The Cocoanut Grove's Last Stand
Cocoanut Grove at its peak. Of course, by the 1970s, Sammy Davis had turned the room into the cheesy, disco-ish "Now Grove." Which is how it pretty much remained to the end.
This shouldn't come as a surprise to Franklin Avenue and Ambassador's Last Stand readers, but it's now official: Most of the last remnants of the fabled Cocoanut Grove structure -- part of the last remaining pieces of the 1921 hotel still standing after last year's demolition -- will be torn down shortly.
As I noted back in November, the L.A. Unified School District had posted signs at the Ambassador site, noting that it felt the original plan to preserve the Cocoanut Grove structure was no longer feasible:
The "Notice of Preparation, Supplement to Final Environmental Impact Report" reads: The 2004 FEIR included mitigation measures for the adaptive reuse of the Cocoanut Grove as an auditorium subject to structural materials testing. Based upon extensive testing and evaluation by the District's structural engineer, consultants and staff, the District determined that it is technically infeasible to retain and reuse all of the features that were described in the 2004 FEIR due to their age and degraded and unstable condition.
Now, the L.A. Times reports that the LAUSD board voted 7-0 to approve the changes -- and tear down what's left of the old Cocoanut Grove. Demolition begins next month; the paper notes that the new school should be completed by 2010:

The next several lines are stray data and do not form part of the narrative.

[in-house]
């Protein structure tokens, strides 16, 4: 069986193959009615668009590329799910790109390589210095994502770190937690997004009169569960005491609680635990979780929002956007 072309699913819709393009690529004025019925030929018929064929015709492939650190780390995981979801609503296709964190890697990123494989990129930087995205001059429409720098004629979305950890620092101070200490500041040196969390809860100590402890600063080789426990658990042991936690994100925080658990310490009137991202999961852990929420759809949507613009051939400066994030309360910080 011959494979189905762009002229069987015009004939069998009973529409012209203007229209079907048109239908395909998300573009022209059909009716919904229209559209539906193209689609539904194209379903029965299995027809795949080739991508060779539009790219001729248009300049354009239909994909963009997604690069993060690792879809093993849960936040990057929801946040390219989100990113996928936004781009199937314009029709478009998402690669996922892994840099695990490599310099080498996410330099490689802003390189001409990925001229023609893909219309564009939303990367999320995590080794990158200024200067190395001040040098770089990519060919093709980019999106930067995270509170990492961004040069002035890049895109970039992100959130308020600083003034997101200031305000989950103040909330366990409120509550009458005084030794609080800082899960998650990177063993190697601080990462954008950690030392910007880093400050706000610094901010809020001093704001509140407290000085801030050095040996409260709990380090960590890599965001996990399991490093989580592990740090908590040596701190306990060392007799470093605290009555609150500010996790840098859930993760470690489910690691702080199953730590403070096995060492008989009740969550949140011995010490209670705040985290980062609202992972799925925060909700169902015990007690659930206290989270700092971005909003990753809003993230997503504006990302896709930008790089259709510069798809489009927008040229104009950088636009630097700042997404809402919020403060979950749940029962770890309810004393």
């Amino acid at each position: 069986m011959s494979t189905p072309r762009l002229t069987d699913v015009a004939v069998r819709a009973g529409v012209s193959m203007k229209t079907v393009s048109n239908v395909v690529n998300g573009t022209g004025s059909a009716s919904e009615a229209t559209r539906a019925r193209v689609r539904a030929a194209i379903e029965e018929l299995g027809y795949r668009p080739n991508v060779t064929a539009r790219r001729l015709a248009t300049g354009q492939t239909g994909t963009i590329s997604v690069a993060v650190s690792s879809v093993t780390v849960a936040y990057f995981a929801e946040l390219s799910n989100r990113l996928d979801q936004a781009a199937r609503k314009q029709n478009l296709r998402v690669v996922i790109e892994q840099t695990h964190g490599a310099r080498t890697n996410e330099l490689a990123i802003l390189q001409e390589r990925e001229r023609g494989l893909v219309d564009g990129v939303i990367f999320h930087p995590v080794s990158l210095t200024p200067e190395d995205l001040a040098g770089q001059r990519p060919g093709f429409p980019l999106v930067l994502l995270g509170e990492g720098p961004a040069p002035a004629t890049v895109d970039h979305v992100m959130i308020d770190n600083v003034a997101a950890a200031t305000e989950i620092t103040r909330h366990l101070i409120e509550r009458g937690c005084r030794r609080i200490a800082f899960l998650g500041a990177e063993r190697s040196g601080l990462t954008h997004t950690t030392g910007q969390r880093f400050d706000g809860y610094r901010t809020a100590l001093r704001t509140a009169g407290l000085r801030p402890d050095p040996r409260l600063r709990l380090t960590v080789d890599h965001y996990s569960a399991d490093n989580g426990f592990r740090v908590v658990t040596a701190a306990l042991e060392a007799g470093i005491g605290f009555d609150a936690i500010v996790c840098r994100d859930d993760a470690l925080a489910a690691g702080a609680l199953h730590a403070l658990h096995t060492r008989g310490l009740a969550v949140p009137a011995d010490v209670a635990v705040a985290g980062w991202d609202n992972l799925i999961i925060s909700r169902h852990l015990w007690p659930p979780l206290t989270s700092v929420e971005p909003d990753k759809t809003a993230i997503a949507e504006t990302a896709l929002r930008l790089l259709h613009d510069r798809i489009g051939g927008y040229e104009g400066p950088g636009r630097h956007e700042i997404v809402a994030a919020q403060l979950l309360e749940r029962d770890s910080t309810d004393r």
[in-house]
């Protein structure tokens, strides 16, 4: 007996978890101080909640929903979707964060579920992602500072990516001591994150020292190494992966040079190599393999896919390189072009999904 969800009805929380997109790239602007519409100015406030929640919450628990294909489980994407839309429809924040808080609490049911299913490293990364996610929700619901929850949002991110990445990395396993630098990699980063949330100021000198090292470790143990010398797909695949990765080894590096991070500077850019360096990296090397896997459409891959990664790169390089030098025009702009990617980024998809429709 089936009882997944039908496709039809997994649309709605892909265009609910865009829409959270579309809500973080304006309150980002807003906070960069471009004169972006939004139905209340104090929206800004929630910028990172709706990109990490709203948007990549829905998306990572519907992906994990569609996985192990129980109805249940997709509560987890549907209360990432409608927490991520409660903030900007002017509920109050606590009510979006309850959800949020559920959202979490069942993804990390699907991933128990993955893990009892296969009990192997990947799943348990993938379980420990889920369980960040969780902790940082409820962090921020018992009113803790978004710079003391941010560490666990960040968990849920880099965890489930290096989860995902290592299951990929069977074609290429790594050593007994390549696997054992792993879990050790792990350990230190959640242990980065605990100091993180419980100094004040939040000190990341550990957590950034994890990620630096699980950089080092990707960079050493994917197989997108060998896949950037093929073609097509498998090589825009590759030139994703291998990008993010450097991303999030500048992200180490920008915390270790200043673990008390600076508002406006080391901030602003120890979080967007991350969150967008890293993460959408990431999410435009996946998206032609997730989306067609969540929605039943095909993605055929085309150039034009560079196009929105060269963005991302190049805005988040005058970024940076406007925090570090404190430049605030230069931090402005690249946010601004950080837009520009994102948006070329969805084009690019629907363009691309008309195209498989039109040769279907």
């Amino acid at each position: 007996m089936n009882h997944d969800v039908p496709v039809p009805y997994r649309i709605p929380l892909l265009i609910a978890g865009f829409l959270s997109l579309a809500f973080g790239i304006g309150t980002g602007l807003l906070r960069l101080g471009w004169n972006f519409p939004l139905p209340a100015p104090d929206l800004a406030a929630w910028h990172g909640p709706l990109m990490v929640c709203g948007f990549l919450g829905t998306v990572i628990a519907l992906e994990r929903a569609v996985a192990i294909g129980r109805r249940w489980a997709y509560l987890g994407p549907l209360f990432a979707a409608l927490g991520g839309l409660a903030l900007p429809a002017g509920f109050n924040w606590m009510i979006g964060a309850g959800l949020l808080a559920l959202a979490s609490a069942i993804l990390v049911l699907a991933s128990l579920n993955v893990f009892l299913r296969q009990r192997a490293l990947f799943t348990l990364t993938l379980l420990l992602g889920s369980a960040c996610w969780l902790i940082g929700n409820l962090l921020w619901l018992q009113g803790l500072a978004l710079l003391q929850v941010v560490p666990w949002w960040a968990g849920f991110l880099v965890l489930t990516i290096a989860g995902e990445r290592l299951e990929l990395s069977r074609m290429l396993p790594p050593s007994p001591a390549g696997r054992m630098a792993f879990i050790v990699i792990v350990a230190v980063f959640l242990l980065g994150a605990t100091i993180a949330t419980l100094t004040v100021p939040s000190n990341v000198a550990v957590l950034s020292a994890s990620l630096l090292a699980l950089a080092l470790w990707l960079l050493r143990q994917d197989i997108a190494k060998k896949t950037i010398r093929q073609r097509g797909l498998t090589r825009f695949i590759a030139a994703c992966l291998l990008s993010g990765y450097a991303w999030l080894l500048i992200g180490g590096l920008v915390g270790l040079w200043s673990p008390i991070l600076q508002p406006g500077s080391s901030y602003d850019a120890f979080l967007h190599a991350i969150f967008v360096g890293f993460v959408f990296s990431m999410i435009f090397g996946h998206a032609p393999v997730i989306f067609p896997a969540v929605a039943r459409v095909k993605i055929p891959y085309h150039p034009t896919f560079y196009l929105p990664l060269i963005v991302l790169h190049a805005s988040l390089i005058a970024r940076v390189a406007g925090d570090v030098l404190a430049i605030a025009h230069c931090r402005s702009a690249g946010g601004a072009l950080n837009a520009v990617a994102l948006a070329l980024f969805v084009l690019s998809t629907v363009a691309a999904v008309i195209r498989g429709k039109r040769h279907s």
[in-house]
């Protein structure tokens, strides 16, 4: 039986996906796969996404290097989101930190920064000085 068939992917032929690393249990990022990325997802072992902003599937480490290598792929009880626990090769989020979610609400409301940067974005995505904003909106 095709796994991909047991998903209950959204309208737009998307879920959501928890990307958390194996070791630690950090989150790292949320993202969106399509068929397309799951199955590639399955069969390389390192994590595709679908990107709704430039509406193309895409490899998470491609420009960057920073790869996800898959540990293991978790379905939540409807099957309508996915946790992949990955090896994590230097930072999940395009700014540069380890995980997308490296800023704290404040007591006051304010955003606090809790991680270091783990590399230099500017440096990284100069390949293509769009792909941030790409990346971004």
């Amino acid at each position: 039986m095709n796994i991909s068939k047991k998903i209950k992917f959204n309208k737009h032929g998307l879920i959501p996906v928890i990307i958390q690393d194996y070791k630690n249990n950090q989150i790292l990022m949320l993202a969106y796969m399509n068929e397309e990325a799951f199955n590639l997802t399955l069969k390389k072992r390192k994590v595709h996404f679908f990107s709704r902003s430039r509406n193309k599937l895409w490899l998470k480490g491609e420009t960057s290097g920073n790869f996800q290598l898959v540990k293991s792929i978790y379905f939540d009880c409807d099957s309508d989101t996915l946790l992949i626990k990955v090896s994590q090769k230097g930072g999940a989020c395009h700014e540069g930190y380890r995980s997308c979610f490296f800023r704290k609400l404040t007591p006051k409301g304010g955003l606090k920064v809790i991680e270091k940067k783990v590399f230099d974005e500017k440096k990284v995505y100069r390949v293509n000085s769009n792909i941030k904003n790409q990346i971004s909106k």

In a state-mandated environmental impact report, the district acknowledged that the property was historically significant. To mitigate the impact of tearing most of it down, L.A. Unified said it would preserve the pantry where Robert F. Kennedy was assassinated in 1968 and keep the Cocoanut Grove, turning it into a high school auditorium.
In public statements and during court proceedings, the district said it would cut out the pantry and preserve it whole. Officials said those plans were based on a review of blueprints and visual inspection of the site.
But under current plans, only the east wall, the circular entry and a portion of the glass west wall of the nightclub and historic Paul Williams cafeteria will not be destroyed, along with some interior features that were removed and will be incorporated into the design. As for the pantry, L.A. Unified decided in 2005 that the district would collect 29 items from it -- mostly doors, electrical items and an ice machine -- put them in storage, and tear down the rest of it.
According to a supplemental environmental impact report approved by the board Tuesday, testing found that the concrete connections were inadequate and the cement content and strength of the concrete were too low in most of the Cocoanut Grove.
Shoring the walls would take up so much space that ceilings would be low and hallways too narrow for the area to be functional, said Jim Cowell, the outgoing head of new construction for the district. Instead, the district will tear down the concrete walls and build new ones in the same place, move the stage and slope the floor, so the nightclub can work as an auditorium. The east wing was stronger than the rest of the building, so the structural elements there will be maintained.
Another nail in the coffin, I suppose, but since the Ambassador has already been buried, all I can do is once again sigh.